Lindsay unearthed several other epic voices from the archive. There’s Fritz Wunderlich, the German lyric tenor whom we hear singing Schumann’s Dichterliebe at the age of 36 in early September 1966. What makes this performance so heartbreaking – apart from its intense musicality and immense, ringing tone – is that only two weeks later Wunderlich would be dead: he fell down the stairs at a friend’s hunting lodge, apparently something to do with badly tied shoelaces. He was only a fortnight away from his Metropolitan Opera debut and his voice was in stunning form. His pianist, Hubert Giesen, wrote that “he was a man of everything-or-nothing, a man who always tried to make the best of what nature had given him. It was not only his voice of unspeakable clearness that distinguished him, not only the intelligence and the earnestness of his work, but something that is best described by the term ‘aggressiveness’ – every note came from his entire body; he stuck to every note; his heart was with every single note.” The latent potential in that last Edinburgh performance is devastating.

Another thrilling find was a recital by a young Jessye Norman, 34 years old in 1979 and already on her fifth visit to the festival. This was the year Norman moved to London from the US and did no staged opera but decided to concentrate on recitals, and the plush-velvet hues of her voice are utterly gorgeous in the Brahms songs we’ve programmed. Her concert that year also included some starry guest chamber partners: anyone heard of James Galway?

Charting the past seven decades of festival performances also meant charting seven decades of political history. We hear Rostropovich playing Bach at St Cuthbert’s Church in 1975 – only a year after he and his wife left the Soviet Union for good. The support they had given to the subversive author Alexander Solzhenitsyn had raised the suspicions of Soviet authorities, and a fierce open letter Rostropovich wrote to Pravda attacking cultural oppression hadn’t earned him any lenience. In the early 1970s the couple were restricted to touring inside the country but eventually they were exiled in 1974 and declared "un-persons". When we hear him playing Bach’s cello suites in Edinburgh the following summer – and remember this is the same music he would play all night long when the Berlin Wall fell in 1989 – the warmth and tenderness is profoundly moving.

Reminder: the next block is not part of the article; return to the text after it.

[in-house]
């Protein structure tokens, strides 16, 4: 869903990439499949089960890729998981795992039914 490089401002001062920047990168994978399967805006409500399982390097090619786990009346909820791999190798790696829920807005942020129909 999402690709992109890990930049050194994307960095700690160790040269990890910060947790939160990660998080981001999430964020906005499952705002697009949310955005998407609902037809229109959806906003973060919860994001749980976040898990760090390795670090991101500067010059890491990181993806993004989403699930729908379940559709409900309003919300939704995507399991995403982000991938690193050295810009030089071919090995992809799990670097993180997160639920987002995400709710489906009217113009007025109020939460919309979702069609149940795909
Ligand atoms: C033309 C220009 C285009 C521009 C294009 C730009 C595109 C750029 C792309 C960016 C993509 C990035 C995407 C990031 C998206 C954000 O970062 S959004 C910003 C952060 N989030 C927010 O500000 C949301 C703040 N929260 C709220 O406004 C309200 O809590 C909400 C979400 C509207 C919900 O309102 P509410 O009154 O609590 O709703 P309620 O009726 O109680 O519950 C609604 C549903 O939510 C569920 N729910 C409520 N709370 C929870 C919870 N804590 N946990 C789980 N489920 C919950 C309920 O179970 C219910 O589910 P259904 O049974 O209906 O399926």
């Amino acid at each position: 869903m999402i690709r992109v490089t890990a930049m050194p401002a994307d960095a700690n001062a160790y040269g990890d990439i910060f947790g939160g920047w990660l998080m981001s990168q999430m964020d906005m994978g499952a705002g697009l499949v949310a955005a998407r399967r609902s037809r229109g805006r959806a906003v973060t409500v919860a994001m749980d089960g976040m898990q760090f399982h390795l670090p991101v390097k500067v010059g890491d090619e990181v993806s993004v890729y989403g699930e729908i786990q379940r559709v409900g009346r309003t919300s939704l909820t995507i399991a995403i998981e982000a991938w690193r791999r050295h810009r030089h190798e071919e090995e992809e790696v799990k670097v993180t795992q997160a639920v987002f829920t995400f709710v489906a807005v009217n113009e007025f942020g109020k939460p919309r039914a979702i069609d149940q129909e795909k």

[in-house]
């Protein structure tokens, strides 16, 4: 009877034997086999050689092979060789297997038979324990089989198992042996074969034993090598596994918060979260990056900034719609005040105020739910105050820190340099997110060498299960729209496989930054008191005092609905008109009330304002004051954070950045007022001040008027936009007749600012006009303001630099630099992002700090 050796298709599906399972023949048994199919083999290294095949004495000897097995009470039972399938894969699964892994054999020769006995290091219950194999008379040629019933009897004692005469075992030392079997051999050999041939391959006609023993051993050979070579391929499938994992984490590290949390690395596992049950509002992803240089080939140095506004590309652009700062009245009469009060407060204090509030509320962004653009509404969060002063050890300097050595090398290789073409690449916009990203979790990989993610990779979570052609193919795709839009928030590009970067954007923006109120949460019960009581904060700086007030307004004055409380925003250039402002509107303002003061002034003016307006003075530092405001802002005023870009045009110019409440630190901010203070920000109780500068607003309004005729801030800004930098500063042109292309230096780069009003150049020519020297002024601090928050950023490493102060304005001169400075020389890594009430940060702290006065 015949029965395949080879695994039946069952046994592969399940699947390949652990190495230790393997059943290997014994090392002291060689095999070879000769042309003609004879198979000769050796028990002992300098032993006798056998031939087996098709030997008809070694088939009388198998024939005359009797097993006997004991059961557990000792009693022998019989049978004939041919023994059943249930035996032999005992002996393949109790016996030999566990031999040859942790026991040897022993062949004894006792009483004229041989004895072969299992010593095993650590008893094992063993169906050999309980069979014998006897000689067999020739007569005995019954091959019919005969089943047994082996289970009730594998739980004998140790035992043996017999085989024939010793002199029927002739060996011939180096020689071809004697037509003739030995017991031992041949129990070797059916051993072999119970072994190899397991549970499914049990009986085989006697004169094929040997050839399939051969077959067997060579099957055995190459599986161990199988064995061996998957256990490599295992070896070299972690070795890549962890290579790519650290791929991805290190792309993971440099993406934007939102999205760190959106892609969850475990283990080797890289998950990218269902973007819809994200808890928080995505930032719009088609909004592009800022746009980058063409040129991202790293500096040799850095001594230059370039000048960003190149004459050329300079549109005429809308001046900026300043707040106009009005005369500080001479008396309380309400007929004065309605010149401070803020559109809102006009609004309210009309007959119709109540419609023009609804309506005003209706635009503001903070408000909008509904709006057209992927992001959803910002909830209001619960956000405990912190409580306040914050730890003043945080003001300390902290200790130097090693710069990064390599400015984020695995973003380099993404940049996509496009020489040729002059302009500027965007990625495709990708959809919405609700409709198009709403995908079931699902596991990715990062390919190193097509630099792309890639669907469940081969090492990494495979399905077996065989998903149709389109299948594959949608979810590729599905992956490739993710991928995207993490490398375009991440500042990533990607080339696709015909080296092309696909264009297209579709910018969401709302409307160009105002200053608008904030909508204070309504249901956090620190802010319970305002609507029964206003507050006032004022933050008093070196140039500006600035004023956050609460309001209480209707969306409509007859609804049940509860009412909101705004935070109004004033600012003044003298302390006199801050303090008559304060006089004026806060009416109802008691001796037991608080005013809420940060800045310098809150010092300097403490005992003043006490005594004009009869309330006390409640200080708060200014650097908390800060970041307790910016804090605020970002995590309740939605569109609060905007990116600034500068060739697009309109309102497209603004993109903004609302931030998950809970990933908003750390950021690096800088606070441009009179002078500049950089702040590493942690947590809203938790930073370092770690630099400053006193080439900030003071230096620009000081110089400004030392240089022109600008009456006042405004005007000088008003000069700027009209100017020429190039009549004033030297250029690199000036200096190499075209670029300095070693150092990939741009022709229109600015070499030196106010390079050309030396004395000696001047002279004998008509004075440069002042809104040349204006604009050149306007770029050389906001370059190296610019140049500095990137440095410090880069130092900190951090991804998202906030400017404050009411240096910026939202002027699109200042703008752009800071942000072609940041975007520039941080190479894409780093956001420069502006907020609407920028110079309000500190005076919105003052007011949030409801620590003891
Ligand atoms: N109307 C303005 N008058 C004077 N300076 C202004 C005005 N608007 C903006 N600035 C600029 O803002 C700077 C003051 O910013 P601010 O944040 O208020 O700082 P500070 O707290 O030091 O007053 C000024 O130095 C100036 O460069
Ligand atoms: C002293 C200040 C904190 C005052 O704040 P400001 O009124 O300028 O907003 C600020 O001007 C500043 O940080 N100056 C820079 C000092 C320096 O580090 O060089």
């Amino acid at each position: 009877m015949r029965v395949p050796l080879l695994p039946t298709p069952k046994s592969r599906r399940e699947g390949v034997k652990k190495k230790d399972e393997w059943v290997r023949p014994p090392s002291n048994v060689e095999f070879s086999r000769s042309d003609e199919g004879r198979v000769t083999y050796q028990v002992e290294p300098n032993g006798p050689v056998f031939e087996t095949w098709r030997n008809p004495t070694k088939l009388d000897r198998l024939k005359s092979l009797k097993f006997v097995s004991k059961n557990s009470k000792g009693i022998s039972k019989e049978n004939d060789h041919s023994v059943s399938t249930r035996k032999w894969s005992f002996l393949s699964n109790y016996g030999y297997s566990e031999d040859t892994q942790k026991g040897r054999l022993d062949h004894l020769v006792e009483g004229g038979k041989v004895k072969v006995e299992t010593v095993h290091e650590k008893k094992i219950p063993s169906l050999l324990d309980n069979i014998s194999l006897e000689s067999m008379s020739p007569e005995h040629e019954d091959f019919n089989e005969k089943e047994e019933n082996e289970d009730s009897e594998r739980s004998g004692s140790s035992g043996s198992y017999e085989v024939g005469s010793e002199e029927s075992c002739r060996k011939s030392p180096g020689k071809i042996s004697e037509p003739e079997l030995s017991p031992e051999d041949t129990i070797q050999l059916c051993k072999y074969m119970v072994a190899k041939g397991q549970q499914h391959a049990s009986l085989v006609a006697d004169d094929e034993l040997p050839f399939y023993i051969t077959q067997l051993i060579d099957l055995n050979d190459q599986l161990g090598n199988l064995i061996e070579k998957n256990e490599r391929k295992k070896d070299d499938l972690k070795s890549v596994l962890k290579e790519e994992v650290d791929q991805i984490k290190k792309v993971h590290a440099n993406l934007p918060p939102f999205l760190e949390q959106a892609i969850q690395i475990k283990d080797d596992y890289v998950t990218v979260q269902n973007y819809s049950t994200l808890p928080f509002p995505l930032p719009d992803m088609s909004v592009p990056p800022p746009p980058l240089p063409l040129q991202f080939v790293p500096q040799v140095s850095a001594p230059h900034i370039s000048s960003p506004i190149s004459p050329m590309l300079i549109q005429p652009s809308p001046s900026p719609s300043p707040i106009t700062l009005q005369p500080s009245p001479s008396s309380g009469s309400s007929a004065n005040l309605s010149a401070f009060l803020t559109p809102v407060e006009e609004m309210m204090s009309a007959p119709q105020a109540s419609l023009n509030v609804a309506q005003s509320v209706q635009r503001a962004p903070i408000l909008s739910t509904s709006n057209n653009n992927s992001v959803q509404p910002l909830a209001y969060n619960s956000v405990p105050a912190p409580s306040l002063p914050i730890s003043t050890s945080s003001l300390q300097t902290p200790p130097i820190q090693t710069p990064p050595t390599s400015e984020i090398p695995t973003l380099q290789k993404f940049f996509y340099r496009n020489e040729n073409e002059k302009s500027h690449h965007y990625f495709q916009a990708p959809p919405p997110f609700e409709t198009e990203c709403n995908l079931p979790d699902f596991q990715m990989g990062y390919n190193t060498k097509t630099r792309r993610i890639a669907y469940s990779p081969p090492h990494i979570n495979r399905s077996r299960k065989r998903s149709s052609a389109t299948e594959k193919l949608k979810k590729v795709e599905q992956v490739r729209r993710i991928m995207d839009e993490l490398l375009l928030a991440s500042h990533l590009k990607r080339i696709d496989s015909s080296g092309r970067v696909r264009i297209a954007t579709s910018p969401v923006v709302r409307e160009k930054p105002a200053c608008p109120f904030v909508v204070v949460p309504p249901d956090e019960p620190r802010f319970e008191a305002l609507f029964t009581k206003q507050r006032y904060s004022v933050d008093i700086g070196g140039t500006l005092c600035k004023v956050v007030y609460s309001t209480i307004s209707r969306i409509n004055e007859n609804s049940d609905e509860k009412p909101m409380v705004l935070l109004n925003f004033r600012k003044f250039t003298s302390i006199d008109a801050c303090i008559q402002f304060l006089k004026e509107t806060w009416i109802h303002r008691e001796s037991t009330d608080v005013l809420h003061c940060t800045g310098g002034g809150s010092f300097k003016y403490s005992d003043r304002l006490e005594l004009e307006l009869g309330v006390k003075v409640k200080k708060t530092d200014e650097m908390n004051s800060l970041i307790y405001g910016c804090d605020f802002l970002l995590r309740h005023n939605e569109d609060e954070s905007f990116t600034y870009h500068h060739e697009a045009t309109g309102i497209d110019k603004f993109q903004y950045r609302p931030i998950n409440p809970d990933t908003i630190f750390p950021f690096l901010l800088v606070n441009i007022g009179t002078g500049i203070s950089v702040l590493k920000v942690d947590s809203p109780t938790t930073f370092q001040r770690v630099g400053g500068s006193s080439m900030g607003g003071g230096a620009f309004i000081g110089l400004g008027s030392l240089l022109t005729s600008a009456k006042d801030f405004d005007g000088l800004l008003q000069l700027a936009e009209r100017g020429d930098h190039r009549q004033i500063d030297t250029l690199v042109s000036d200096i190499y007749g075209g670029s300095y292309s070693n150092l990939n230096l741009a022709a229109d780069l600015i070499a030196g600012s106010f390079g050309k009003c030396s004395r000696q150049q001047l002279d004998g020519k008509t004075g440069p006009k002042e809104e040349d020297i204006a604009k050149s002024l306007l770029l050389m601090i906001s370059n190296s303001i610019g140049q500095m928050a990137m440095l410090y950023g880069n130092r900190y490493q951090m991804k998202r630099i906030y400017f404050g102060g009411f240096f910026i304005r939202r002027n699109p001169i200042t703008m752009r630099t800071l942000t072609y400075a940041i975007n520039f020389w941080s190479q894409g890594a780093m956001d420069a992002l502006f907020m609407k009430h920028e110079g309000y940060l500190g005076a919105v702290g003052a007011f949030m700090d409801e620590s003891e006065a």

There’s so much more. Poulenc playing Poulenc, Dohnanyi playing Dohnanyi, composer-performers from a time when the festival really championed new music. Jorge Bolet, the Cuban pianist whose lineage goes straight back to Liszt via his teacher Moriz Rosenthal – you’d be hard-put to find that kind of huge romantic sweep delivered today with such dignified authority. Clara Haskil, a tremendous Romanian Mozart interpreter of the mid 20th century, playing Mozart with supreme elegance in 1957.

Even the original Third Programme announcer’s voice is brilliantly atmospheric: meet David Cleghorn Thomson – Scottish journalist, playwright and politician – who describes in impeccable tones how the New Town audience reacts to a performance of Bartok’s Piano Suite Opus 14 by the great (and today shamefully undervalued) Hungarian pianist Geza Anda.

For me, growing up in Edinburgh, the festival was an education, a horizon-widener, an ear-opener. Until now I had only really experienced its past two decades. Hearing the mighty voices of Ferrier and Wunderlich from our familiar streets, the grandeur of Norman, the great flourish of Bolet, the dignity of Anda and Haskil – all this has been a reminder of the clout and dogged creative ambition on which the festival built its legacy.

The Edinburgh 70 archive series begins on August 8 at 1pm on BBC Radio 3.